Energy Costs and Fairy Dust


I requested (actually, I begged) to serve on Energy, Utilities and Technology Committee, because I know that every single household and business is effected by high energy costs in Maine and I wanted to have the opportunity, at minimum, to contain costs. But more so, I wanted to promote effective policy that would lower our overall electric burden.

Much to my dismay, I am pretty sure that your electric rates are not going to decrease any time in the near future and I am certain that some people will benefit at the expense of others for a long time.

Over the years, programs have been put in place that give subsidy’s (your money) to special interest proposals that give increased standard rates for electricity. Electric companies do not absorb these costs; you, the ratepayer, absorb these costs. Electric companies have a guaranteed profit margin on all investments and costs for doing business, so it is you, the consumers, who will always pay for someone’s bright idea to make money.

These are votes that generally don’t make any headlines, so most people even don’t know they are happening. Thirteen Legislators from both parties sit through a committee process and listen to testimony. That testimony is generally provided by lawyers who represent the vested interest of their clients. The clients are the ones who profit from proposed legislation that the highly-paid lawyers lobby the legislature for.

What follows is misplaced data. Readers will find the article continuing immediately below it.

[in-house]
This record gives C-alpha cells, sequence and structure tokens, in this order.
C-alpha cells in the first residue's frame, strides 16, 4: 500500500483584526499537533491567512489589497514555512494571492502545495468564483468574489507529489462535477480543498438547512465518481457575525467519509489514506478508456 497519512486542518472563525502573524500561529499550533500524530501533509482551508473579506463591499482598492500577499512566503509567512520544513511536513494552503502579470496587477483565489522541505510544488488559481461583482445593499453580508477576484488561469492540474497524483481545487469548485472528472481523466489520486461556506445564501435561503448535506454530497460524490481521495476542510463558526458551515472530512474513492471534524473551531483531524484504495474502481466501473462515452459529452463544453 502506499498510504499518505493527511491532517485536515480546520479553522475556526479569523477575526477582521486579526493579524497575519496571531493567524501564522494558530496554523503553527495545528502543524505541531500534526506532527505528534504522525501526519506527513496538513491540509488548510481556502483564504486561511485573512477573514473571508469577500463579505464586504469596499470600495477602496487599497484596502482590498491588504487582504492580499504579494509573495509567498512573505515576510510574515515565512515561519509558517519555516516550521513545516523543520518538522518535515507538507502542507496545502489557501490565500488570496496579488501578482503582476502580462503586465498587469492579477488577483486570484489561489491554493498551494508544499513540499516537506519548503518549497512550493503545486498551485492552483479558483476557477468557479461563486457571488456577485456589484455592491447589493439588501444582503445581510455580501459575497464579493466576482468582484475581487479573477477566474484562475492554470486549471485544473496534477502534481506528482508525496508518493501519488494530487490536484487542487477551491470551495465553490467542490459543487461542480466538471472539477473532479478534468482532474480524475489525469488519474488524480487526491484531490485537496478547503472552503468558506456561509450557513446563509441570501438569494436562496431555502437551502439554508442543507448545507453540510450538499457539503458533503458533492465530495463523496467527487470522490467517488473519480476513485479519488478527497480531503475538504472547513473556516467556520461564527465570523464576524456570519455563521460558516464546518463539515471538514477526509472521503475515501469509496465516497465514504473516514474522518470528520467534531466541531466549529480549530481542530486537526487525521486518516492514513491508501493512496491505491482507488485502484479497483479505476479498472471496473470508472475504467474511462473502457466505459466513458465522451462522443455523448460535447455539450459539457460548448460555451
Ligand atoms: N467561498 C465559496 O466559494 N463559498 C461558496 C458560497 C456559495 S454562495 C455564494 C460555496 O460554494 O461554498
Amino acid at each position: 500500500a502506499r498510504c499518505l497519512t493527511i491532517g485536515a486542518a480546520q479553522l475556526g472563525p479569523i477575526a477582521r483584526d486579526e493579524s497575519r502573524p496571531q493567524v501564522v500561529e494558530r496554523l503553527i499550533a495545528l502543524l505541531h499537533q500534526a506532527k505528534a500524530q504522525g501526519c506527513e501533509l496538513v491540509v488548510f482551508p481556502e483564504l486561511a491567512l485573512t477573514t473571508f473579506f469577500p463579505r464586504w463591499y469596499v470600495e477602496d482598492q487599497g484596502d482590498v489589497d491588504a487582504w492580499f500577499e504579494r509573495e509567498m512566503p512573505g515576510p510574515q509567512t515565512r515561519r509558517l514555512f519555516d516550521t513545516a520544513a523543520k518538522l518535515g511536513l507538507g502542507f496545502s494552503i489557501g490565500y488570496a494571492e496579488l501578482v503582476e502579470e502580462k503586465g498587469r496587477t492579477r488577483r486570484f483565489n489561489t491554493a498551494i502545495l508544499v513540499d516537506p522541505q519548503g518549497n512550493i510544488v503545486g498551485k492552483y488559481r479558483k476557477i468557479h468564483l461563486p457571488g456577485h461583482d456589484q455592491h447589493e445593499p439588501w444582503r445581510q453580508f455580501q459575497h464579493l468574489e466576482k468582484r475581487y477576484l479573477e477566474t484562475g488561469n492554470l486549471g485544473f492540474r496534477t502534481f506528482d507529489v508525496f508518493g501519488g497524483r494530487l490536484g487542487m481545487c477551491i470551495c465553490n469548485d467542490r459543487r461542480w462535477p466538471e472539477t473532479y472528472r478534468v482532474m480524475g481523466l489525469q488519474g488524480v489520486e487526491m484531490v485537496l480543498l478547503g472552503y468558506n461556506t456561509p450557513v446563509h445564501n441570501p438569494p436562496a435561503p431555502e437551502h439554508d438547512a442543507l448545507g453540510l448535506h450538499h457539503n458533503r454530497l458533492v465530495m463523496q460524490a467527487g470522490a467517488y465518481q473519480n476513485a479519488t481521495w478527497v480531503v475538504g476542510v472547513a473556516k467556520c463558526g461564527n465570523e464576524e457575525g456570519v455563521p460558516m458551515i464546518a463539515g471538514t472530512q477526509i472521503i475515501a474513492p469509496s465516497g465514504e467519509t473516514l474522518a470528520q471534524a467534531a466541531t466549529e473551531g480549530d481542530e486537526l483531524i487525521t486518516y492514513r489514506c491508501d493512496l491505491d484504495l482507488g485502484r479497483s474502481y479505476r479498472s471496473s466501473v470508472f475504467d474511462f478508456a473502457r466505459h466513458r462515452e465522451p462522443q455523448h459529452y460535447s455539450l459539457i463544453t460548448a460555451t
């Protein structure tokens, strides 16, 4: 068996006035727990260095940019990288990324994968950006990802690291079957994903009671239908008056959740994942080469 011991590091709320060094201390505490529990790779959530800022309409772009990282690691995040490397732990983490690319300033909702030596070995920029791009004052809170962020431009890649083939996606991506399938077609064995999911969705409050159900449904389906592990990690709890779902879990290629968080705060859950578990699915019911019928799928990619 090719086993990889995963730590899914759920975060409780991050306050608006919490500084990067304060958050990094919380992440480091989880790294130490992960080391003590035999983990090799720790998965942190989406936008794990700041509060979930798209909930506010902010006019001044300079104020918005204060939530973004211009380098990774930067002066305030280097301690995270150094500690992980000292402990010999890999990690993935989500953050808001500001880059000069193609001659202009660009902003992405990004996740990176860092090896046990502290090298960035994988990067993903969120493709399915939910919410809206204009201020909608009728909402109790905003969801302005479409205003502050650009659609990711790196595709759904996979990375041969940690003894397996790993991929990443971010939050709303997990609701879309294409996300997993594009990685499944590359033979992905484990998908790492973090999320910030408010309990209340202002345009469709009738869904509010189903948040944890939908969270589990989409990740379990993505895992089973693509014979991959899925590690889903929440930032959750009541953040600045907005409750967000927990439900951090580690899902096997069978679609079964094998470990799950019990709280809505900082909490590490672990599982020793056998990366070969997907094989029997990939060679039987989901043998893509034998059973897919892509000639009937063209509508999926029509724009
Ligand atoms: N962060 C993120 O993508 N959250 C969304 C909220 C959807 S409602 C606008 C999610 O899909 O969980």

One thing I know for sure is some of the suits working our committee are darn good at convincing legislators that their proposal du jour is unicorns and rainbows. Their fairy dust is strong.

fairy dust

An example of rate-raising legislation that passed this year was LD 1310, “An Act To Amend the Community-based Renewable Energy Program.” This bill was heavily amended, and the final result was a combination of two bills that were put together in an effort to finance two specific projects.

This bill gives qualified applicants the benefit of a guaranteed 20-year contract through the Maine Public Utilities Commission at double the standard electric rate. The average annual increase to ratepayers is about 15 million dollars. Although Governor LePage vetoed this bill because of the fore mentioned reason, the veto was overridden in the House and Senate, even though it was clear that this bill raised rates across the board. I was fit to be tied.

Now I can tell you, the day this veto was overridden, there were countless suits wandering the halls of that big beautiful State House, and they were sprinkling fairy dust everywhere.

So far there hasn’t been enough fair dust to make socializing the cost of these special interest investments on the backs of ratepayers look like unicorns and rainbows to me. Thankfully, I am immune to that stuff.


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